Lawrence Technological University U.S. - - 10 - -
Millersville University U.S. - - 10 - -
Northwestern University U.S. - - - 14 -
Örebro University Sweden - - - 5 3
Oregon State University U.S. - - - 10 5
Roger Williams University U.S. - 10 - - -
Rose-Hulman Institute of Technology U.S. - 20 - - -
South Dakota School of Mines and Technology U.S. - 5 - 3 -
Universidad Politecnica de Madrid Spain - - - 30 10
University of California - Santa Cruz U.S. - - 10 - -
University of Central Florida U.S. - 5 - - -
University of Detroit Mercy U.S. - - 10 - -
University of Liège Belgium - - - 10 1
University of Massachusetts Lowell U.S. - 20 - - -
University of Maryland U.S. - - - 10 -
University of Michigan U.S. - - - 10 5
University of Michigan-Dearborn U.S. - - 10 - -
University of Montpellier France - - - 20 20
University of Nebraska-Lincoln U.S. - ? - - -
University of Oldenburg Germany - - - 5 1
University of Pennsylvania U.S. - - - 40 -
University of Southern California U.S. - - - 10 -
Worcester Polytechnic Institute U.S. - 10 60 15 1
TOTAL NUMBER OF PROGRAMS 1 10 7 15 11
TOTAL NUMBER OF ANNUAL DEGREES 12 265 140 268 83

Certification[edit]

The Robotics Certification Standards Alliance (RCSA) is an international robotics certification authority that confers various industry- and educational-related robotics certifications.

Summer robotics camp[edit]

Several summer camp programs include robotics as part of their core curriculum. In addition, youth summer robotics programs are frequently offered by celebrated museums such as the American Museum of Natural History[6] and The Tech Museum of Innovation in Silicon Valley, CA, just to name a few. There are of benefits that come from attending robotics camps. It teaches students how to use teamwork, resilience and motivation, and decision making. Students learn teamwork because most camps involve exciting activities that involve lots of teamwork.[7] Resilience and motivation is expected because by completing the challenging programs, students feel talented and accomplished after they complete the program.[8] Also students are given unique situations making them make decisions to further their situation.[9]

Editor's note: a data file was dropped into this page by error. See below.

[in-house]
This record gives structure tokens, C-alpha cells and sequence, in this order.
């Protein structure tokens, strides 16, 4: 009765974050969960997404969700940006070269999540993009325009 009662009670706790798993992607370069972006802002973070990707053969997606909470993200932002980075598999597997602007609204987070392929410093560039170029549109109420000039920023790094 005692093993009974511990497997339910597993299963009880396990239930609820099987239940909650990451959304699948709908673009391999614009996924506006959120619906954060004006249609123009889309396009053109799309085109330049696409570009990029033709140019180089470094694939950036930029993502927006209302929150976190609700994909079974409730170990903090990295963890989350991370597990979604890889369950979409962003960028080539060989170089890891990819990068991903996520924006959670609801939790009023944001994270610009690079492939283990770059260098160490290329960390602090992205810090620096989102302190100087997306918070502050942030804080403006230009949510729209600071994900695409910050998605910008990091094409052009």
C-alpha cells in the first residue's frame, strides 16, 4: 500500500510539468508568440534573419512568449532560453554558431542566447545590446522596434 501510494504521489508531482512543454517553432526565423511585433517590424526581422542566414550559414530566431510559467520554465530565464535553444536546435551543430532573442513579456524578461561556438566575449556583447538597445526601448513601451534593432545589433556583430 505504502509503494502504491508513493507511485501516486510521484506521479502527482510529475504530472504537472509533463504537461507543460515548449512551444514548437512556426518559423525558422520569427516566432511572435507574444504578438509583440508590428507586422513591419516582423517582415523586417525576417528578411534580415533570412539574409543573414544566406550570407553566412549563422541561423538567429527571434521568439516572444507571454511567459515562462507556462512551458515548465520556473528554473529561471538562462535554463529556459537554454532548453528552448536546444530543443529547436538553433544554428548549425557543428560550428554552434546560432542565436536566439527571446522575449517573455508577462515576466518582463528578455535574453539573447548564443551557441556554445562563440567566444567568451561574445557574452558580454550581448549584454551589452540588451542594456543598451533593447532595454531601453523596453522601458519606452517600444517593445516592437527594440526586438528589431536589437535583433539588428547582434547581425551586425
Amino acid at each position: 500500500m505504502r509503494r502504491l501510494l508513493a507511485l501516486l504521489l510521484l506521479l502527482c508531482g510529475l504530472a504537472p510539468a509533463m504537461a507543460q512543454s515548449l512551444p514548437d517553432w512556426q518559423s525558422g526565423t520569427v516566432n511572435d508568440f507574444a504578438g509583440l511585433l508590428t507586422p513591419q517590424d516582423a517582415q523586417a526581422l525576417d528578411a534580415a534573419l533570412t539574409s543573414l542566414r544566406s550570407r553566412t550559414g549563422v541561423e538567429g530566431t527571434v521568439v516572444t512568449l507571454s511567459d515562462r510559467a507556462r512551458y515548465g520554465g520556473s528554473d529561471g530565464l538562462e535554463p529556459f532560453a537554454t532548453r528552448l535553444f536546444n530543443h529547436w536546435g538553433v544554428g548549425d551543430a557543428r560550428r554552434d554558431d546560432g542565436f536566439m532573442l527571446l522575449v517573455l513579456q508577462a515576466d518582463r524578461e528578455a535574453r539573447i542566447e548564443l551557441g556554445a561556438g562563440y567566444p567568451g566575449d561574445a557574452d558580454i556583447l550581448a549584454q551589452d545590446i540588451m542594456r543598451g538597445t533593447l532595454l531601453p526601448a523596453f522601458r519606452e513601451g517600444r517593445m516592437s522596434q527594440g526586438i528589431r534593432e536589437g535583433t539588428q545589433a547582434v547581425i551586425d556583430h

Robotics afterschool programs[edit]

Many schools across the country are beginning to add robotics programs to their after school curriculum.

References[edit]

  1. ^ "Career: Robotics Engineer". Princeton Review. 2012. Retrieved 2012-01-27.
  2. ^ Major, L; Kyriacou, T; Brereton, O.P. (16 November 2012). "Systematic Literature Review: Teaching Novices Programming using Robots" (pdf). IET Software. IEEE. 6 (6): 502–513. doi:10.1049/iet-sen.2011.0125. Retrieved April 8, 2017.
  3. ^ https://www.abilitynet.org.uk/news-blogs/are-robots-future-education. Missing or empty |title= (help)
  4. ^ https://www.bbc.com/news/technology-38758980. Missing or empty |title= (help)
  5. ^ Esposito, Joel M. (September 2017). "The State of Robotics Education: Proposed Goals for Positively Transforming Robotics Education at Postsecondary Institutions". IEEE Robotics & Automation Magazine. IEEE. 24 (3): 157–164. doi:10.1109/MRA.2016.2636375.
  6. ^ Education at American Museum of Natural History Archived 2011-01-02 at the Wayback Machine
  7. ^ https://www.engineeringforkids.com/programs/camps/. Missing or empty |title= (help)
  8. ^ https://www.engineeringforkids.com/programs/camps/. Missing or empty |title= (help)
  9. ^ https://www.engineeringforkids.com/programs/camps/. Missing or empty |title= (help)

External links[edit]